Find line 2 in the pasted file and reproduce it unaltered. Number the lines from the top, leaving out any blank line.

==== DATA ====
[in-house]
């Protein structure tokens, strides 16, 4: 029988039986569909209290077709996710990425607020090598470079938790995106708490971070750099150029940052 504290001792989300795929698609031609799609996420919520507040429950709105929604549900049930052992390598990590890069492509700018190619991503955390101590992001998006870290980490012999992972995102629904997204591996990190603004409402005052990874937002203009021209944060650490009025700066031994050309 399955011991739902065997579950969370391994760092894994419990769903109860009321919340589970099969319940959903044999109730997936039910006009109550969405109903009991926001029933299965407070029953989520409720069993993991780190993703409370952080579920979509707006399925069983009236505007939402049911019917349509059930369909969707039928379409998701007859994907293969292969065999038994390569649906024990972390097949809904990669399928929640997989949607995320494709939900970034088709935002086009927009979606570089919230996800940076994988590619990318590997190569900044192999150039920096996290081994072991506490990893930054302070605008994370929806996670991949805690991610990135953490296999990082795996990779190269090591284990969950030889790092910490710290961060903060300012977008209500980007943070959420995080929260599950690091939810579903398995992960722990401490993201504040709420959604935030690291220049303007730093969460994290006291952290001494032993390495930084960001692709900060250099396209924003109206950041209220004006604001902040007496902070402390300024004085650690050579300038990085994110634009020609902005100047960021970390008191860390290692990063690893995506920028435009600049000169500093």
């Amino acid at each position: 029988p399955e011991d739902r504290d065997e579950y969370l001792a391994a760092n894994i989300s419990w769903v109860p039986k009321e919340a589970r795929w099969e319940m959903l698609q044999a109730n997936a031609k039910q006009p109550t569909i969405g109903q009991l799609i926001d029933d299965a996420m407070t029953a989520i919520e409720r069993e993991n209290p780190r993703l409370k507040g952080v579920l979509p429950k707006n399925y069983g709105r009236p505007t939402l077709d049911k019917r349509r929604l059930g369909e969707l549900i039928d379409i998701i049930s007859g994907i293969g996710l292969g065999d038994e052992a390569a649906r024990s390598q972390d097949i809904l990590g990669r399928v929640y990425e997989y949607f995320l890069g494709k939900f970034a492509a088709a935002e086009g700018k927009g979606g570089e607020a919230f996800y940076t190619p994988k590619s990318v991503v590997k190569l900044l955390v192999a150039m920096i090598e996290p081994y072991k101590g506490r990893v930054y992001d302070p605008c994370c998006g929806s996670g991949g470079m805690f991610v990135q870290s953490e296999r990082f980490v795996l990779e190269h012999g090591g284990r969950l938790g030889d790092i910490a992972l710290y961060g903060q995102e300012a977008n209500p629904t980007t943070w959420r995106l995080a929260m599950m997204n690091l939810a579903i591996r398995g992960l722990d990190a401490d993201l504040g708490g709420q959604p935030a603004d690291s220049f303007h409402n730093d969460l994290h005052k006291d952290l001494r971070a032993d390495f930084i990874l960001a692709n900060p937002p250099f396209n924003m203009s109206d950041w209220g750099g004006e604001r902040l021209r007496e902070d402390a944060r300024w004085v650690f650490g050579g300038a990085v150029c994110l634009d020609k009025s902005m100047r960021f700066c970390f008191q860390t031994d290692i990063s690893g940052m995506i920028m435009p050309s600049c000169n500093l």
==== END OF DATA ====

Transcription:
């Protein structure tokens, strides 16, 4: 029988039986569909209290077709996710990425607020090598470079938790995106708490971070750099150029940052 504290001792989300795929698609031609799609996420919520507040429950709105929604549900049930052992390598990590890069492509700018190619991503955390101590992001998006870290980490012999992972995102629904997204591996990190603004409402005052990874937002203009021209944060650490009025700066031994050309 399955011991739902065997579950969370391994760092894994419990769903109860009321919340589970099969319940959903044999109730997936039910006009109550969405109903009991926001029933299965407070029953989520409720069993993991780190993703409370952080579920979509707006399925069983009236505007939402049911019917349509059930369909969707039928379409998701007859994907293969292969065999038994390569649906024990972390097949809904990669399928929640997989949607995320494709939900970034088709935002086009927009979606570089919230996800940076994988590619990318590997190569900044192999150039920096996290081994072991506490990893930054302070605008994370929806996670991949805690991610990135953490296999990082795996990779190269090591284990969950030889790092910490710290961060903060300012977008209500980007943070959420995080929260599950690091939810579903398995992960722990401490993201504040709420959604935030690291220049303007730093969460994290006291952290001494032993390495930084960001692709900060250099396209924003109206950041209220004006604001902040007496902070402390300024004085650690050579300038990085994110634009020609902005100047960021970390008191860390290692990063690893995506920028435009600049000169500093």